One day, a group of friends of mine and I somehow randomly came up with this random question: how universal are numbers and mathematics? Why is it tha...moreOne day, a group of friends of mine and I somehow randomly came up with this random question: how universal are numbers and mathematics? Why is it that all cultures seem to have some concept of numbers? So we came up with this game, we would agree not to use any number for a day to find out how hard it was. And holy crap, it is ten thousands times harder than we could ever imagine, not only because we were a bunch of physicists, but even simplest things like: what time is it? where’s your house? became unbearably difficult to express. So we tried to figure out a way to express our ideas using other concepts. For example, if you want to say it’s 10 a.m, you say the sun is at that or that position. Or you want to say your house is 15 min away, you say follow this road, turn right at this tree, stop at that white house with a cactus in the garden. If you have 10 sheep, maybe you can name all of them, and when one is missing, you can go: hah! Bob has gone missing today. But having 100 sheep will really cause you a headache. We gave up after a few hours. So i was thinking about this problem for a very long time. How universal are numbers? Do we have an innate sense of numbers? How would life be without them? would it even be possible? I never knew if anyone had come up with the same question but i randomly found this book, which i thought would be very interesting. And it is. (to be cont.)(less)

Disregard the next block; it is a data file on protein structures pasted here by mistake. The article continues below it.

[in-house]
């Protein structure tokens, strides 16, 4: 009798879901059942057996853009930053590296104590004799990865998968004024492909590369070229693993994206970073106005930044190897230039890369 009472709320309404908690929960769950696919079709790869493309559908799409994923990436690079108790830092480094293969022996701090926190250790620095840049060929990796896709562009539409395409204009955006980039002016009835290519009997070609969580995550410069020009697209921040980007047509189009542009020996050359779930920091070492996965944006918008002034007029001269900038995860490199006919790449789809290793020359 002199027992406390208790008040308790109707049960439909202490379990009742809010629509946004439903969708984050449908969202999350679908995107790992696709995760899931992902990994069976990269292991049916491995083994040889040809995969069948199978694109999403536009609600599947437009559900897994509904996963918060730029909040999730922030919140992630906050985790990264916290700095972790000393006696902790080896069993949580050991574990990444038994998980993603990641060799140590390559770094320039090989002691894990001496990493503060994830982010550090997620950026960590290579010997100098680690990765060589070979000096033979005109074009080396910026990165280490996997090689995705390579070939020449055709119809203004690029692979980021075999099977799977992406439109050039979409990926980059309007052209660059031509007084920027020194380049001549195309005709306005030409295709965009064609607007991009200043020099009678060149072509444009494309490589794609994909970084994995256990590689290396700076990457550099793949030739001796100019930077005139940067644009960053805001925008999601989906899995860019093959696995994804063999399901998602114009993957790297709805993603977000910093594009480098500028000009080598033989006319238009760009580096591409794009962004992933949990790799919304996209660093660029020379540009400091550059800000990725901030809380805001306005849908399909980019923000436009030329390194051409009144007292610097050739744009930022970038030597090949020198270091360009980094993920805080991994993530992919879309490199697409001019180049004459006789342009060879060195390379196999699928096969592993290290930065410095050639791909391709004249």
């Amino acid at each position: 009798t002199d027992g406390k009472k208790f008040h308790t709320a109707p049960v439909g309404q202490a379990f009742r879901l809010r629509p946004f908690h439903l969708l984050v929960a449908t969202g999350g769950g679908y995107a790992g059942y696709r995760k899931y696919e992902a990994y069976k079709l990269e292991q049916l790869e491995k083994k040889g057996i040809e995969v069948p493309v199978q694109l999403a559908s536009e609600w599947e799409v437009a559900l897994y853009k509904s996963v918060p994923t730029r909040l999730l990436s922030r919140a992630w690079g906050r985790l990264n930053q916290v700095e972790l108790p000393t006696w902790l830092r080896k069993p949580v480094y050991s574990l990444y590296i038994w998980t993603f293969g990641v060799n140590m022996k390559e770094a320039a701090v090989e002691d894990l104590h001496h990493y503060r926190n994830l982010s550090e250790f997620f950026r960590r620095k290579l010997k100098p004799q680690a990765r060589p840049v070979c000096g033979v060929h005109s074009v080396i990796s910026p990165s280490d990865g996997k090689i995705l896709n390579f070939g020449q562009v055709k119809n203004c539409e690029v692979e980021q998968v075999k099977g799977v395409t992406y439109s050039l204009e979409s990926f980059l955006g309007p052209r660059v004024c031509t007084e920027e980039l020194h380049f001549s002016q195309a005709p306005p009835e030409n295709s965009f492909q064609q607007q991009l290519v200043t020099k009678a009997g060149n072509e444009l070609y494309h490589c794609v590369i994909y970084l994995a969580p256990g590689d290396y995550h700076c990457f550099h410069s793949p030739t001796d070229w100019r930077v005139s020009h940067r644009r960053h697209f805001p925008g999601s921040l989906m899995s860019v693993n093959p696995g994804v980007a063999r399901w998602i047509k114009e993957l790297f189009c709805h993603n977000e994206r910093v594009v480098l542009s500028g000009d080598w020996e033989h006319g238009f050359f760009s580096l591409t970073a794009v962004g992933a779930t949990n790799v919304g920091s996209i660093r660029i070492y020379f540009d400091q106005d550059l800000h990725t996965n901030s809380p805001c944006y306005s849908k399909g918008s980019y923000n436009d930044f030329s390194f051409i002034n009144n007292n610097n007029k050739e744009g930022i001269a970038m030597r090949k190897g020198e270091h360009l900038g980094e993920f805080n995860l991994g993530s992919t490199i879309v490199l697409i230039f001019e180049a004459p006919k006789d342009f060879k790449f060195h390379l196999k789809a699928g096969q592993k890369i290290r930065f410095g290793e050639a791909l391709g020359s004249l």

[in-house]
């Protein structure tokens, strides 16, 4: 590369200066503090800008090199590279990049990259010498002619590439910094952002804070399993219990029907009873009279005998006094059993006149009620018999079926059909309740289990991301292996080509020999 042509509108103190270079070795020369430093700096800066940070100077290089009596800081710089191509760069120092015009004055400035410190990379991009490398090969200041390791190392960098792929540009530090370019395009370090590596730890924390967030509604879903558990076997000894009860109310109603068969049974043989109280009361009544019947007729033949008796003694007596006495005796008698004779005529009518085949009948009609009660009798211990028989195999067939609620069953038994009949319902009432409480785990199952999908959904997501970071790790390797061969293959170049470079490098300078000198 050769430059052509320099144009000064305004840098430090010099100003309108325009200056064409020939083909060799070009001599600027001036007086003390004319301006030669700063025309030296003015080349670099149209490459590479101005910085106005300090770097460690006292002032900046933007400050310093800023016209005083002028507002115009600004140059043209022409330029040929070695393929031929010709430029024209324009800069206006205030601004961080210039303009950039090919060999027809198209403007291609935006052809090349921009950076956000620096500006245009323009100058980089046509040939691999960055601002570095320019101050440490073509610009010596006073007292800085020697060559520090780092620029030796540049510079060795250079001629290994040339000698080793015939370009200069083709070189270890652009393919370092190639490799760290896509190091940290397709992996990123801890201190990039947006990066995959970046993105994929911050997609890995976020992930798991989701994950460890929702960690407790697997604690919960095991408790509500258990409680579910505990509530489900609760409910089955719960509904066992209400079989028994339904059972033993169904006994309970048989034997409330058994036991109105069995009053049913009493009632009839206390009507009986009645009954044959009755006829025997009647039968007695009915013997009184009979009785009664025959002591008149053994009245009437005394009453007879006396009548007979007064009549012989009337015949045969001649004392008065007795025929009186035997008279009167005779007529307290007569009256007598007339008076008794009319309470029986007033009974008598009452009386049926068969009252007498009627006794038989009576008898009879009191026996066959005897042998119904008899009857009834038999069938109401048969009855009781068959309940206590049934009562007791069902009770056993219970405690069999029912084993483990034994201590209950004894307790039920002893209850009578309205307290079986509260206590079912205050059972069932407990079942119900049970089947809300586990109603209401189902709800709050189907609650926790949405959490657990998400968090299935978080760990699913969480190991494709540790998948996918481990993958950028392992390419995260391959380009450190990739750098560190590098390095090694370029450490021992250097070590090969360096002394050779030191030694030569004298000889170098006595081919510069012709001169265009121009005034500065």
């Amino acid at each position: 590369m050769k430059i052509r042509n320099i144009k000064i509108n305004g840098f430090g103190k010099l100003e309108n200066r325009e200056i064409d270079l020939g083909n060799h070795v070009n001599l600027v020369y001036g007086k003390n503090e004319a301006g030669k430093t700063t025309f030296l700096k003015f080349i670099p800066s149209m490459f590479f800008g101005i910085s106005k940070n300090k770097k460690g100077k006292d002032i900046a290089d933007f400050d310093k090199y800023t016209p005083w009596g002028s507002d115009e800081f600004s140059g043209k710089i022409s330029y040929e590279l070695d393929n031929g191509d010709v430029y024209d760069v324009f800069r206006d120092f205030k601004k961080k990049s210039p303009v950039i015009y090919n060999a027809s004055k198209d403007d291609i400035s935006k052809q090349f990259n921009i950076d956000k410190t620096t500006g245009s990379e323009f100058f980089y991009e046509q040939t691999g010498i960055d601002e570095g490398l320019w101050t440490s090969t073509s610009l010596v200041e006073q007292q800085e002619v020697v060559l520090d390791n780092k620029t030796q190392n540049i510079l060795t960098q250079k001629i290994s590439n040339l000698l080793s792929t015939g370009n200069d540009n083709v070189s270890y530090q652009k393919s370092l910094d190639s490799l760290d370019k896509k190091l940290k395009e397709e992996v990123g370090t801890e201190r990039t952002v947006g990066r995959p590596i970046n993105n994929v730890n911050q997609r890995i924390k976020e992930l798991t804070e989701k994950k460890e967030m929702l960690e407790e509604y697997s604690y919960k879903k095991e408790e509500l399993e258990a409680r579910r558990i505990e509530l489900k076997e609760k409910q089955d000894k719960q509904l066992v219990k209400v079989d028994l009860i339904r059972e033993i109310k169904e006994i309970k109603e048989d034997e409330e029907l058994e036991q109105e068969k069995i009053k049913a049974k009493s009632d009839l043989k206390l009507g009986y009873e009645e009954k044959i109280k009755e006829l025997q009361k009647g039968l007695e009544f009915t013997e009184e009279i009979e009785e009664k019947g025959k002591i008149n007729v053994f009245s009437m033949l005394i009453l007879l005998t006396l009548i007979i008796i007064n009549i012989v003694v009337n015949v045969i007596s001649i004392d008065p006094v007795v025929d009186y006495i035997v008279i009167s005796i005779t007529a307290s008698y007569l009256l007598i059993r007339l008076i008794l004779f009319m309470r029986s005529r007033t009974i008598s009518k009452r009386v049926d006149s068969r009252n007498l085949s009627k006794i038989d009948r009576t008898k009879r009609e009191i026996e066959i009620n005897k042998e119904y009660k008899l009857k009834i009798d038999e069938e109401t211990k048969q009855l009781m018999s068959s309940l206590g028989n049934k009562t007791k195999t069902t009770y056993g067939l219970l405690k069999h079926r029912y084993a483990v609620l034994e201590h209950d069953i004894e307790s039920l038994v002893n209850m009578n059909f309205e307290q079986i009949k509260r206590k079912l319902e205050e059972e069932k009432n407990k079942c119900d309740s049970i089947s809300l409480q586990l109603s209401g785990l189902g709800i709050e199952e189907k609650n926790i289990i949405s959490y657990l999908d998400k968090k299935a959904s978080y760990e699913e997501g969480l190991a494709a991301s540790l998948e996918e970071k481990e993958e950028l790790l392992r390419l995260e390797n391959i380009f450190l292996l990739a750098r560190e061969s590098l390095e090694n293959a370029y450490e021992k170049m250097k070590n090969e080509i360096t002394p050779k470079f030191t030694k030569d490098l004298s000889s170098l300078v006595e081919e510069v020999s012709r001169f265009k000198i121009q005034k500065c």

in the spirit of chaos, JG writes this strangely attractive book in an unpredictably aperiodically chaotic fashion, I never understand the messy struc...morein the spirit of chaos, JG writes this strangely attractive book in an unpredictably aperiodically chaotic fashion, I never understand the messy structure of this book. sometimes he follows through the development of an idea very thoroughly, sometimes he randomly introduces something and then moves on to another guy who seems to be totally unrelated to the previous guy. There's not enough math for my liking and too much rambling about the scientists rather than what they actually did. Although I still like this one a lot, I think I've read better books on chaos theory.
Chaos theory started with Poincare's investigation into the three-body problem when he realized that no exact formula exists beyond Newton's differential equations for making predictions of the three body problem. Not much was taken up from there till the 1970s, when the computer revolutionized this new field of mathematics, allowing mathematicians to do complex iterative calculations and do experiments. chaotic dynamics started to emerge everywhere, in fluid mechanics, population biology, climatology, theoretical physics, astronomy and even economics. Non-linearity can no longer be ignored. This might well be another revolution in science, like quantum mechanics and relativity half a century earlier.
It's difficult to summarize this book, but some remarkable and thought-provoking statements to take away: "An almost-intransitive system displays one sort of average behavior for a very long time, fluctuating within certain bounds. Then, for no reason whatsoever, it shifts into a different sort of behavior, still fluctuating but producing a different average. [In climate models:], to explain large changes in climate, they look for external causes-changes in the earth's orbit around the sun, for example. Yet it takes no great imagination for a climatologist to see that almost-intransitivity might well explain why the earth's climate has drifted in and out of long Ice Ages at mysterious, irregular intervals. The Ice Ages may simply be a byproduct of chaos."
"The phenomenon of chaos struck me as an operational way to define free will, in a way that allowed you to reconcile free will with determinism. The system is deterministic, but you can't say what it's going to do next. The spontaneous emergence of self-organization ought to be part of physics. (quote Doyne Farmer)"